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Car Doctor: Recycled oil may prove popular

Posted by John Paul  May 30, 2011 10:43 PM

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Q. I just finished reading your column about recycled motor oil. I’m a shade tree mechanic, and I’ve never considered using anything other than new lubes in my cars. You indicated that you use synthetic oil in your cars. When I first changed the oil in my Miata, I put in Pennzoil synthetic 5W-20. I’ve heard many opinions as to how many miles I should go between changes. One mechanic said that “motor oil is motor oil and should be changed after no more than 3,000 miles, even if it’s synthetic.” I decided that was too often and change oil and filter after 5,000 miles. Is this too often with synthetic oil?

A. Both cars in my family have recommended oil change intervals of 7,500 miles, and I try to never exceed this mileage even when using synthetic oil. I continue to check the oil every 1,000 miles, and change it every 7,500 miles. Regarding recycled oil, I have never used it, at least not yet. The concept of recycled oil is not new; the military has been using it for years. Recently, Valvoline introduced 50 percent recycled oil that meets and exceeds all industry standards. If this proves to be a success, I’m sure other oil companies will follow.

Q. I have a 1997 Ford Ranger with 115,000 miles on it and the original clutch. I do 90 percent of my driving around town and I believe I’m pretty easy on the clutch. How long can a clutch last?

A. A clutch, like brakes, is one of the few repairs in a vehicle that is truly related to the driver. I have seen a clutch last from as little as 5,000 miles to more than 150,000 miles. A high performance sports car like a Porsche, when driven aggressively, may get only 500-700 miles before needing replacement. At 14 years old and 115,000 miles, your clutch will probably need replacement in the near future.

Q. I want to buy a scan tool that will read clear codes for cars and light trucks. I have less than $100 to spend, what would you buy?

A. Years ago scan tools and even code readers were quite costly; today they have come down in price considerably. There are several code-readers that can read and erase fault codes for less than $75. But if I were shopping for an inexpensive tool, I would look for one that not only reads codes but also determines if the various emissions monitors have been set. This is a handy feature if you have performed a repair to pass a state emissions inspection test.

Q. I have a 2006 Subaru WRX with its original factory battery. Recently, during an oil change at the dealer, they tested it (an up-sell I’m sure) and found it to be at 65 percent capacity. I’m not sure what that means exactly, but they recommended replacement. I did not have any starting issues this past winter, or at any other time. What are your recommendations for changing the car battery, and what are the implications of waiting until next winter?

A. The typical life of a battery is three to five years. With a battery at 65 percent capacity, its life could be best described as marginal. Although most people think that batteries work hardest in winter, it is actually the hot weather that shows a battery’s weakness. Considering the battery in your car is five years old, replacing it is most likely money well spent.

Q. I have a 2001 Caddy, and it will stall from time to time. I had it repaired at a local garage and they replaced one of the crank shaft sensors. I thought the car was fixed, but about a week ago it stalled again. What do you think could be wrong?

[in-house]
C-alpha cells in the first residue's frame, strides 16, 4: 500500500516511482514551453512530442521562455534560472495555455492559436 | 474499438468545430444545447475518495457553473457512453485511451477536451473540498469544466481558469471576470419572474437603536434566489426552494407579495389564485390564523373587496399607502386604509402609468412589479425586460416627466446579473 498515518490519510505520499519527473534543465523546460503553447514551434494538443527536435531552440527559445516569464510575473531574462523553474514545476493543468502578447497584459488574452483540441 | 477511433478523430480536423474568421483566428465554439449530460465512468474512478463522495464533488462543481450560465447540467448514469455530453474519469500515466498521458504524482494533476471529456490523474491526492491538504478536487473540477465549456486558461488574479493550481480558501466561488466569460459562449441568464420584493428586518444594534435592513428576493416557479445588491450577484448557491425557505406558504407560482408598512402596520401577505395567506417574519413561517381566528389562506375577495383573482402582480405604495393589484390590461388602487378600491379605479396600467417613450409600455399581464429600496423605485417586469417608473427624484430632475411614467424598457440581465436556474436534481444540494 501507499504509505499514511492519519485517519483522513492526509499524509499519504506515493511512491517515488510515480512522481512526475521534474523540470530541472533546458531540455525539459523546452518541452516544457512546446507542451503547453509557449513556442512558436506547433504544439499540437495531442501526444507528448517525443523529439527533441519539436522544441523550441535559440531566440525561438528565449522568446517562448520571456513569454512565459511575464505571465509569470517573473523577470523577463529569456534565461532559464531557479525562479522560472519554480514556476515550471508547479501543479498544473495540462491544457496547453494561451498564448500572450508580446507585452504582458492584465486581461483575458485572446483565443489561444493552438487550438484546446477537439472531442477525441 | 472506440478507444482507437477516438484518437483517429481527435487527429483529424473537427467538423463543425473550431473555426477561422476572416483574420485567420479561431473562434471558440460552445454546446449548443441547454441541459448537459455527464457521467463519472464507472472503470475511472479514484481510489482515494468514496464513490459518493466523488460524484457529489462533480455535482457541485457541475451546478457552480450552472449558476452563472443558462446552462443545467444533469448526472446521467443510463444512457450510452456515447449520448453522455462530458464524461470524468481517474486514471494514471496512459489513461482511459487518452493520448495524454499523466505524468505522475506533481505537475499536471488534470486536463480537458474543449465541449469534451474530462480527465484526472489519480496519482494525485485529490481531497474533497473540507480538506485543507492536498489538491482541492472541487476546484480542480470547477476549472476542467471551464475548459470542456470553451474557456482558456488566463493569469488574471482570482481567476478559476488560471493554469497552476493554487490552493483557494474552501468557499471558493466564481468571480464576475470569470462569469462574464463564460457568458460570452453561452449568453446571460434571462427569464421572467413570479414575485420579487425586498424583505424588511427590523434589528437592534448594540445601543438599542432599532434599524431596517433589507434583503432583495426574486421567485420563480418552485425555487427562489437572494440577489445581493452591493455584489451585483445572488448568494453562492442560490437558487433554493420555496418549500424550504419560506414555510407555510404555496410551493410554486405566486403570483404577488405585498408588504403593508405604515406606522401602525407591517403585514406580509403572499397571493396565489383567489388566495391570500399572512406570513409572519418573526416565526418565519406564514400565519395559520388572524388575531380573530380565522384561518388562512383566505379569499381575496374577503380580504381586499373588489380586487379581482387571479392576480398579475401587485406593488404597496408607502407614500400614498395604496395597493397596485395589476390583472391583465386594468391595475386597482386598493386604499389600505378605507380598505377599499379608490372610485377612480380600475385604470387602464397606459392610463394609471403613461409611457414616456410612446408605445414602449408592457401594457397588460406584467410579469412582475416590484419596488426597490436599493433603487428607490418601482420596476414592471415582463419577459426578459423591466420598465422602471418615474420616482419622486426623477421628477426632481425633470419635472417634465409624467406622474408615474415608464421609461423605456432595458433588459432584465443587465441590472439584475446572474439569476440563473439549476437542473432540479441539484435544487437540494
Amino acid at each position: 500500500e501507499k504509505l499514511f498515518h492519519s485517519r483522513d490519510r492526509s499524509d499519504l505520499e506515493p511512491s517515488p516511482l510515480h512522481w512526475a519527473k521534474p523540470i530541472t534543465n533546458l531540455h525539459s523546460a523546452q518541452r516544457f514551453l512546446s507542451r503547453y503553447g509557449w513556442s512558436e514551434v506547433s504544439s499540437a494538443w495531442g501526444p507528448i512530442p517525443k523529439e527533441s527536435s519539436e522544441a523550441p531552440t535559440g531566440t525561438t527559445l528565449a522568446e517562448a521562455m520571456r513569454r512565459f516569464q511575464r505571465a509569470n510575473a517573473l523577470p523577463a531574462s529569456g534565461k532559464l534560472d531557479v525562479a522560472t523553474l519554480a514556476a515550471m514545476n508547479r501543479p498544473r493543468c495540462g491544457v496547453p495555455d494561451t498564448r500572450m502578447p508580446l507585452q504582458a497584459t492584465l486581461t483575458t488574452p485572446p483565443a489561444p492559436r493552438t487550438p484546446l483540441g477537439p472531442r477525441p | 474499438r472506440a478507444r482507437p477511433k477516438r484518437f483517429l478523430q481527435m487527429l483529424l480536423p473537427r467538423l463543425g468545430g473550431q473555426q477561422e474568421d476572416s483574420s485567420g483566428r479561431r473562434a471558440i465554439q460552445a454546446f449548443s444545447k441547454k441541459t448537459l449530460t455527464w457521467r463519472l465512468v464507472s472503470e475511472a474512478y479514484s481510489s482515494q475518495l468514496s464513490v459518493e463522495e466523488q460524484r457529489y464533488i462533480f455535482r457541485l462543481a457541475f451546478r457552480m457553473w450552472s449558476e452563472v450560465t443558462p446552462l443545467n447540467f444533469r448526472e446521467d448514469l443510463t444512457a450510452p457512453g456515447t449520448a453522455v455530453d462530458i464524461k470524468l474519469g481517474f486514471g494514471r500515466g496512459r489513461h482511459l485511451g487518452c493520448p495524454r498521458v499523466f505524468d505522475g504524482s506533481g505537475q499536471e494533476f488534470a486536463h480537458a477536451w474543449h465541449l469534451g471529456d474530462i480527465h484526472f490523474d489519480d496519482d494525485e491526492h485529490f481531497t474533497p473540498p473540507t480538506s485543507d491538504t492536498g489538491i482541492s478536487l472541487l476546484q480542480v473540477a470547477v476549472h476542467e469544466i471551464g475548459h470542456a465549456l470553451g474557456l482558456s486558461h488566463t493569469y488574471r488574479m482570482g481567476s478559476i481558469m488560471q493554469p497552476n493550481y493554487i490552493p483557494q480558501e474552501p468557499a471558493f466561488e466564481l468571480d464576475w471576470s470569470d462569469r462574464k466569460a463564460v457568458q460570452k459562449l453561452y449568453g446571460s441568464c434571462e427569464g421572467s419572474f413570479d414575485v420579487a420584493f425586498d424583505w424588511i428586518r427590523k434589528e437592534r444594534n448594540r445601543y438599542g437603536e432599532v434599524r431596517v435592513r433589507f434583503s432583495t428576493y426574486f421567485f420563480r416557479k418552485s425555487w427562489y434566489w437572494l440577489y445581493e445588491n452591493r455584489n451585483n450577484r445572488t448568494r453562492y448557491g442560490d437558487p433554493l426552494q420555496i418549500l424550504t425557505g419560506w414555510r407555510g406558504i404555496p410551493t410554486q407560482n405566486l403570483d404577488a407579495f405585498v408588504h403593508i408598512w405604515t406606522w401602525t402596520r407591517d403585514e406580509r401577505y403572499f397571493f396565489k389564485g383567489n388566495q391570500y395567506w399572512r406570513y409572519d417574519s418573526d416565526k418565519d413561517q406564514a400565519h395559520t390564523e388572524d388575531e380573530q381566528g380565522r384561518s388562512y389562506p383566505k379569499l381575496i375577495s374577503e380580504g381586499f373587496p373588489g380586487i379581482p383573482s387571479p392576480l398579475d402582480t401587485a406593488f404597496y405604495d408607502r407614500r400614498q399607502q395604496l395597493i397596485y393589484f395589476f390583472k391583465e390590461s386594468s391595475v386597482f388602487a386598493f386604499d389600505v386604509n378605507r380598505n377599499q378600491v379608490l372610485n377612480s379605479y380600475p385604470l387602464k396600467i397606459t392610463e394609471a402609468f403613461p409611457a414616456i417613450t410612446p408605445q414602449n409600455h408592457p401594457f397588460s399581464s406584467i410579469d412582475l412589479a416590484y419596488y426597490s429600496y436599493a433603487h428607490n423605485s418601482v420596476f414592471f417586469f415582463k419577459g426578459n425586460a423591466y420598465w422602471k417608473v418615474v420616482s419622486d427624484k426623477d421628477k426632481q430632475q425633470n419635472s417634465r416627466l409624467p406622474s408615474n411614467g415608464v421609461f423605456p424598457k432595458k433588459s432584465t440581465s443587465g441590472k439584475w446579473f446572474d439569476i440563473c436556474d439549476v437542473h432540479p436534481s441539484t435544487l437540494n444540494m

A. I think your repair shop was on the right track. The most common problem with intermittent stalling is a faulty crank shaft sensor. The problem is there are two sensors, and General Motors recommends replacing both sensors with an updated part.

Q. On television I always see celebrities driving Range Rovers. Is it just a status thing or are these vehicles really capable of handling more than Beverly Hills traffic?

A. I have driven several Range Rovers and find them comfortable, powerful, and able to handle serious off-road driving challenges. In Beverly Hills, though, I suspect it is all about image and not the ability for a vehicle to drive over a fallen tree and through streams, mud, and snow.

John Paul is the public affairs manager for AAA Southern New England. He can be reached at or on Twitter @johnfpaul.
This blog is not written or edited by or the Boston Globe.
The author is solely responsible for the content.

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Clifford Atiyeh is an automotive writer and car enthusiast . He has spent his entire life driving cars he doesn't own.
In the garage: 1995 21-speed Iron Horse, 2002 Jeep Wrangler X (by association)
Bill Griffith is a veteran Boston Globe reporter, having reviewed cars for more than 10 years and serving as assistant sports editor for 25 years. He was also the paper's sports media columnist.
In the garage: 2006 Subaru Baja
AAA's Car Doctor, John Paul John Paul is public affairs manager for AAA Southern New England, a certified mechanic, and a Globe columnist. He hosts a weekly radio show on WROL.
In the garage: Hyundai Sante Fe, Chrysler PT Cruiser convertible
Craig Fitzgerald has been writing about cars, motorcycles, and the automotive industry since 1999. He is the former editor of Hemmings Sports & Exotic Car.
In the garage: 1968 Buick Riviera, 1996 Buick Roadmaster, 1974 Honda CB450
Keith Griffin is president of the New England Motor Press Association and edits the used car section on He also writes for the Hartford Business Journal and various weekly newspapers in Connecticut.
In the garage: Mazda 5, Dodge Neon
George Kennedy is a senior writer for WheelsTV in Acton, which produces video reviews for Yahoo, MSN, and other auto websites.
In the garage: Lifted 1999 Jeep Cherokee
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